Oxygen consumption is the best way to assess calorie burn, but this is hard to measure. Generally (but not always), your heart rate increases in a predictable fashion as it works harder to pump the oxygen from your lungs to the muscles that need it.
If you are mixing the pace up a bit, an HRM is probably the only way to assess this.
However, people with high blood pressure, or taking certain medications, will see their HR increase much faster than the exercise truly warrants, and the heart rate method will not produce accurate results.
The reasonable man adapts himself to the world; the unreasonable one persists in trying to adapt the world to himself. Therefore all progress depends on the unreasonable man.
Not only will you get there a lot faster on level 1, but you'll also not feel very challenged by that. So you'll work out less hard, for much less time.
Doing it at level 20 will take much longer and also be much harder to do. So you'll spend way more time exercising, and at a much higher intensity.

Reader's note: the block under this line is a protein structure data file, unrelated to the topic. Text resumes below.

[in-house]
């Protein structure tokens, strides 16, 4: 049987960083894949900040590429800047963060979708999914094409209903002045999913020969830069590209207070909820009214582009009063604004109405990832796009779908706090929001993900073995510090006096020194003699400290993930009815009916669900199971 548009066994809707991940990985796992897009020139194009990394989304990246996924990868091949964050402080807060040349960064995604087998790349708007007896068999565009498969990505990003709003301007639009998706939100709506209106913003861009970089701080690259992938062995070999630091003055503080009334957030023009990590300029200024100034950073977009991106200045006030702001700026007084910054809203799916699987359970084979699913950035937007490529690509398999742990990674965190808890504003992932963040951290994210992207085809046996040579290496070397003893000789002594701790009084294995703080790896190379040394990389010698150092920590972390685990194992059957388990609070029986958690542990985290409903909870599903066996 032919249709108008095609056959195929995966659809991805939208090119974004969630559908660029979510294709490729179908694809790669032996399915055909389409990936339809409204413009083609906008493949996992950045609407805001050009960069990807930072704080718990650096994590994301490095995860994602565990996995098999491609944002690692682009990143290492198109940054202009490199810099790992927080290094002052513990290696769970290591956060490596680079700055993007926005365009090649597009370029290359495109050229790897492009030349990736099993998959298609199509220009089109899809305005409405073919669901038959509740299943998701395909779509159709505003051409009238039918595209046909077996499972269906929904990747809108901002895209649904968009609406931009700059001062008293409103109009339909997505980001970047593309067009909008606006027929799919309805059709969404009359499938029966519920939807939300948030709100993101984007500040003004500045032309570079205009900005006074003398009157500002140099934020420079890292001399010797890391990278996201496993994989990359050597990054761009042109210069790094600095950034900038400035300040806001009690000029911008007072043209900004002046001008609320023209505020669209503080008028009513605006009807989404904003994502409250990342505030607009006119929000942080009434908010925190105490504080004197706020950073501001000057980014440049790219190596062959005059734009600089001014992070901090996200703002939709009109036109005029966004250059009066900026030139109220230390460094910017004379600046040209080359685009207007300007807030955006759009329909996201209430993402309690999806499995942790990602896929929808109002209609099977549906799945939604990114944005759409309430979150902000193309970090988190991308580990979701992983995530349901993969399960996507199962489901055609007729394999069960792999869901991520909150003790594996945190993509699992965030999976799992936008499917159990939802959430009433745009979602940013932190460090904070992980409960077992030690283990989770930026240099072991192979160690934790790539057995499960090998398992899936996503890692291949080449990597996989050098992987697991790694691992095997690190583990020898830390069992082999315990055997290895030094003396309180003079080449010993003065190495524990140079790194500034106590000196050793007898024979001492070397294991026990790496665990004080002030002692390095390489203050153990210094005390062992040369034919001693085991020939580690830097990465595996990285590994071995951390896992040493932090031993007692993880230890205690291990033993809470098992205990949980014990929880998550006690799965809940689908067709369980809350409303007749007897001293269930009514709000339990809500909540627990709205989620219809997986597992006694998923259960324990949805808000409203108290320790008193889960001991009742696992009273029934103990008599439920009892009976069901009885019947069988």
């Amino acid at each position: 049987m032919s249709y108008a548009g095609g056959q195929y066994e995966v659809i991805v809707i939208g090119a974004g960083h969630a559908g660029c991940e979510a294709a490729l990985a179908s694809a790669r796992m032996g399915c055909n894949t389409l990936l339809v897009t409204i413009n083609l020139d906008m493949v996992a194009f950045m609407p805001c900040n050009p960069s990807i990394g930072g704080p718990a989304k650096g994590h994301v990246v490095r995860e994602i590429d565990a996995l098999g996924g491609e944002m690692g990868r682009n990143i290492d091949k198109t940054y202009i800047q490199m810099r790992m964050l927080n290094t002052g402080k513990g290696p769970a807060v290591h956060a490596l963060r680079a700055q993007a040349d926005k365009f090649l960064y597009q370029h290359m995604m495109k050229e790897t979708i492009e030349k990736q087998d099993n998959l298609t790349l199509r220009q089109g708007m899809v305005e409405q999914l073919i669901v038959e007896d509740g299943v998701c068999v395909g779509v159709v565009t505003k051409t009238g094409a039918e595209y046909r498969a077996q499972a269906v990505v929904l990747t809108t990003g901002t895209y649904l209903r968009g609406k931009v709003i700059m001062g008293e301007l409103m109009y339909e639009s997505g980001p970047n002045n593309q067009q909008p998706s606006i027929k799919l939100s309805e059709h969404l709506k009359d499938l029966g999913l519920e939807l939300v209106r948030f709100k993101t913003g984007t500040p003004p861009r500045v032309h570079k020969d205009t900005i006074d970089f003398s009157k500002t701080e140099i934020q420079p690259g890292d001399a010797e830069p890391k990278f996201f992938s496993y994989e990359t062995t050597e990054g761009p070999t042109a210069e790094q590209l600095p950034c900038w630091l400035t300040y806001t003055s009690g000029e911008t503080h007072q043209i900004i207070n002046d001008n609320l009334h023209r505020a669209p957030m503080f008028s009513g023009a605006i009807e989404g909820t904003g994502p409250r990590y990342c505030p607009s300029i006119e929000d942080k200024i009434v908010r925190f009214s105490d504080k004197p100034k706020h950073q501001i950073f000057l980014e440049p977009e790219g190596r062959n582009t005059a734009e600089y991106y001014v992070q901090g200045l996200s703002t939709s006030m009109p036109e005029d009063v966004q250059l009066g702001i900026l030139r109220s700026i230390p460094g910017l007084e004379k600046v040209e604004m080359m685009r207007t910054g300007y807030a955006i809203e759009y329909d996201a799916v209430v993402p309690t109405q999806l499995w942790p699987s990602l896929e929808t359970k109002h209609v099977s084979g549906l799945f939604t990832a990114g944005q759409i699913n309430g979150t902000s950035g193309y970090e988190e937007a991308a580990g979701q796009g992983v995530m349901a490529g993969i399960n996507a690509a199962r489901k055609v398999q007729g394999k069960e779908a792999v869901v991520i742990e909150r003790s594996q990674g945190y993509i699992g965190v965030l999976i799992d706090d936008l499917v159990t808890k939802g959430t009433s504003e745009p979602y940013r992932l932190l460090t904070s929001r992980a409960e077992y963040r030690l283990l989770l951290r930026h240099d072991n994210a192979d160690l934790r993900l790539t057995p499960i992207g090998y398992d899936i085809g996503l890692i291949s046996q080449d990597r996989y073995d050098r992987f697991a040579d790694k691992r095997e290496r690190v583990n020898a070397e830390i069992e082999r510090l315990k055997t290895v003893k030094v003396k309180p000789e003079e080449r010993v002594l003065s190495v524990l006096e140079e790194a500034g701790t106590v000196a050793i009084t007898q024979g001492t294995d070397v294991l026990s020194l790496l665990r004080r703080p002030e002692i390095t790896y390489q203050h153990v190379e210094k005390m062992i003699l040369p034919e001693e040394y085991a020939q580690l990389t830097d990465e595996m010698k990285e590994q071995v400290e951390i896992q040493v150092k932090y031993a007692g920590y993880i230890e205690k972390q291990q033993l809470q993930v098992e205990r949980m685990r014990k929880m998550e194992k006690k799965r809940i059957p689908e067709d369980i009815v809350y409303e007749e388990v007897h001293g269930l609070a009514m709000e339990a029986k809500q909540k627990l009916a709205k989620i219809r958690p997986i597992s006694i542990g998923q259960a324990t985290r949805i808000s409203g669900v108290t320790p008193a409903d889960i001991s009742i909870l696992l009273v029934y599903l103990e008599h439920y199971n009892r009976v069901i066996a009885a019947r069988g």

So the burn will be vastly different.
Ellipticals and stationary bikes are the devil to approximate! If you want to be anything like remotely realistic, you really do need to buy and wear an HRM. No other technique works because there just aren't enough variables you can plug into any estimator for resistance and speed.
Deb, in New Zealand
Fitness Minutes: (7,729)
9/22/12 4:30 P
How does one calculate calories burned from HR?
Fitness Minutes: (35,097)
9/22/12 4:00 P
DRAGONCHILDE is correct. Calories burned in an elliptical workout can vary drastically. It is best to wear a HRM during the workout and use that calories burned estimate.
``Don't break the chain." -Jerry Seinfeld ``Moments of silence are part of the music." -Anonymous
Fitness Minutes: (14,252)
9,689 9/22/12 3:35 P
Not really; the elliptical gets most of its calorie burn from resistance. You can use the estimates here, but they tend to be a bit high, and don't take that into account. I generally use my HRM to estimate elliptical calories burn. At no resistance, you wouldn't burn more than walking. But at a high resistance... you could easily burn much more than you could running traditionally!
Heather Writer, mother, wife, and breadwinner. I love to run, but running doesn't love me, so I'm switching to my low-impact bike.
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